Green fingered youths spruce up village
Teams from a local youth centre and primary school planted a host of colourful flowers outside of the soon-to-be-opening surf museum.
GROUPS of green-fingered young people got their hands dirty to spruce up part of Braunton.
The teams from Kingsacre Primary School and Braunton Youth Centre planted a host of colourful flowers in the new wooden planters in Caen Street car park.
The mini gardens project was run by the Museum of British Surfing, which is due to open on Good Friday.
Peter Robinson, founder of the museum, said: “We’re keen to develop community partnerships that deliver real benefits to where we live and work.
“This will improve the environment in a high profile area at the heart of Braunton and aims to encourage young people to take pride in their community.”
A select team of gardening enthusiasts from the village primary school helped plant the sustainable, pollinating plants donated by St John’s Garden Centre and young palm trees courtesy of Stuart Holder’s Escallonia Plant Nursery at Chivenor.
- 1 Indecent exposure near Barnstaple park under investigation
- 2 OPINION: Myth busting the Green Lanes purchase - David Worden
- 3 Hero soldier auctioning medals to provide ‘best opportunities’ for his children
- 4 OPINION: Support North Devon's fantastic live music venues - Andy McAuley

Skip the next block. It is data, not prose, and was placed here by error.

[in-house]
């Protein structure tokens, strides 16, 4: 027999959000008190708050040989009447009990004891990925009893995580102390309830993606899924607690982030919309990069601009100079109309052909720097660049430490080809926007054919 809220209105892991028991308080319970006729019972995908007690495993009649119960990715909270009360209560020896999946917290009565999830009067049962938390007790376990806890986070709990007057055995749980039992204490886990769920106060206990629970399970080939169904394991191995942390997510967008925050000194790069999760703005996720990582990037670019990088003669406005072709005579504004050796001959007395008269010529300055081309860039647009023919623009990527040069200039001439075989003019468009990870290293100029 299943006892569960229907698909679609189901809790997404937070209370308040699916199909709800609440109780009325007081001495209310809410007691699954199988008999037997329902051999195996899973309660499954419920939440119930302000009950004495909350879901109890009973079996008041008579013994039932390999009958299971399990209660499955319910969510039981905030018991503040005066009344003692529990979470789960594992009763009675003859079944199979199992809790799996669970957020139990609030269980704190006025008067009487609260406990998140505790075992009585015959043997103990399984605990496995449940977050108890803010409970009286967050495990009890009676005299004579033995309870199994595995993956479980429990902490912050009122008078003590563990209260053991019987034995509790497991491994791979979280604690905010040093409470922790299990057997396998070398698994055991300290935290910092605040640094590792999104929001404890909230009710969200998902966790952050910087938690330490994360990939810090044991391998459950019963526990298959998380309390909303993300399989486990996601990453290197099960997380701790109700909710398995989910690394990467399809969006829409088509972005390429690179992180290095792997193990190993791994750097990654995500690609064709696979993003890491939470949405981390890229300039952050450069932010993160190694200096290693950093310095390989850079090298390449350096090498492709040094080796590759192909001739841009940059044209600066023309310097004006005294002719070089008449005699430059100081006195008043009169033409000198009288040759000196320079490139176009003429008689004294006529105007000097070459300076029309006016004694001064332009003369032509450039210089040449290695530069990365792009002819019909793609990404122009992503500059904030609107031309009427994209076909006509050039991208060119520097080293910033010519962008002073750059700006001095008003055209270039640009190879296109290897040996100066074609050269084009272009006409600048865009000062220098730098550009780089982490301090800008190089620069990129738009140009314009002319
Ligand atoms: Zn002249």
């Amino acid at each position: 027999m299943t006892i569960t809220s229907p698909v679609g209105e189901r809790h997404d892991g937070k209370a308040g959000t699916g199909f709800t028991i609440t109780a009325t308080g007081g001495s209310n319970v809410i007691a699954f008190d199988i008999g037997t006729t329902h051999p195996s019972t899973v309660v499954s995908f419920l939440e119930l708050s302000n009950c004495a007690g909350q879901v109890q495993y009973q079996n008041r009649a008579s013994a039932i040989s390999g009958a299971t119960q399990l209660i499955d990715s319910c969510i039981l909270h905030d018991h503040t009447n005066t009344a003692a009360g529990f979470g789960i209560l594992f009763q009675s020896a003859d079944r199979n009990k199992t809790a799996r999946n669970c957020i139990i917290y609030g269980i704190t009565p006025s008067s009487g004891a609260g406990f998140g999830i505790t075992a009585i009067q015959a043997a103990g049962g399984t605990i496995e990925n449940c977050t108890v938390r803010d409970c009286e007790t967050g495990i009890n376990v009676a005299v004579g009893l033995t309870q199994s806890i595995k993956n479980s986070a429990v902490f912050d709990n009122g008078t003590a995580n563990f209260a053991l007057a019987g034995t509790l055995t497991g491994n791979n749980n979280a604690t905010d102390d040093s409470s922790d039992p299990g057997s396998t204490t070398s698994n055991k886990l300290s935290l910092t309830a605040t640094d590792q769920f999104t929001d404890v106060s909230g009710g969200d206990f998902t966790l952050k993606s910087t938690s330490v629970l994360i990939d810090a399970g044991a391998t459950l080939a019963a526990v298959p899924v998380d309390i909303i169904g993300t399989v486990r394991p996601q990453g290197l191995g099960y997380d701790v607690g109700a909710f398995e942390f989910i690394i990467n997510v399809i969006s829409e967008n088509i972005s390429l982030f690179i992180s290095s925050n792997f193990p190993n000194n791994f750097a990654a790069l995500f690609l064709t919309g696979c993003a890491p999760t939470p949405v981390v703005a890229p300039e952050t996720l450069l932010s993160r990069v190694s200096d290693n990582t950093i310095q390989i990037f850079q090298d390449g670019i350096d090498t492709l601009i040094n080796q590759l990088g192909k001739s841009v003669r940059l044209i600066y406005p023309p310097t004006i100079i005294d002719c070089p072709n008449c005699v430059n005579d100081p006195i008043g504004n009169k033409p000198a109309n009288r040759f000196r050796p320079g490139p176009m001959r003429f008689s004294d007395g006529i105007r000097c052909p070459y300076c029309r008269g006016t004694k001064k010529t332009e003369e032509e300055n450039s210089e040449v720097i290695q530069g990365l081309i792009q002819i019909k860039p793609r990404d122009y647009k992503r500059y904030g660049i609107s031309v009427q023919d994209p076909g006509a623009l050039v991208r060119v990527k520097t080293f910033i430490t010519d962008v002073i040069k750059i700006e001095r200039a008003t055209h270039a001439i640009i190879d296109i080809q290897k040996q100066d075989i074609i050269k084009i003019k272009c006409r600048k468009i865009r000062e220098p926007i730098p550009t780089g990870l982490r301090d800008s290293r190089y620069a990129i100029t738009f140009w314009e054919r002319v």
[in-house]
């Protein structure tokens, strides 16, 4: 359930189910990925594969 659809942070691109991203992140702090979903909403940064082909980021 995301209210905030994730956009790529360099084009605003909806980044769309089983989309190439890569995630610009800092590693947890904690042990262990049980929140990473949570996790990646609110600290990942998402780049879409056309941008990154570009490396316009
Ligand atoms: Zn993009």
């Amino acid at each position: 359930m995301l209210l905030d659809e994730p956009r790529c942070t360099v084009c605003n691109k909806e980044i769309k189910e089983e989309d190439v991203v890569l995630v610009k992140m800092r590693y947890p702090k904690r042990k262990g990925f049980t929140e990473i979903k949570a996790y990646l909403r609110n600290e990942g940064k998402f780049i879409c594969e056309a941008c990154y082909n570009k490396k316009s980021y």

- 5 Christmas Drive-In Cinema coming to Barnstaple
- 6 Property of the Week: Hanson Park - Northam
- 7 Police seek owner of bike found after car stolen in Barnstaple
- 8 OPINION: Channel your inner Wim Hof in Saunton this weekend
- 9 Bideford Christmas Light Switch On dates announced
- 10 Here's what we know so far about the new Covid variant
Head teacher Steve Morgan said: “We are committed to getting involved in community project like this.
“It’s great because it gives the children something to take ownership of, and be proud of.”
The project was a community effort, with local firm Marsdens Cottage Holidays providing sponsorship, Croyde-based carpenter Matthew Turner creating the heavy-duty planters and compost was donated by Trelawny at Ashford.
The heavy-duty planters replace the dated, damaged concrete planters outside the youth centre and provide a focal point for visitors passing through.
It is hoped that in the winter they will be able to become a base for displaying art projects created by the young people, such as totem poles or wicker sculptures.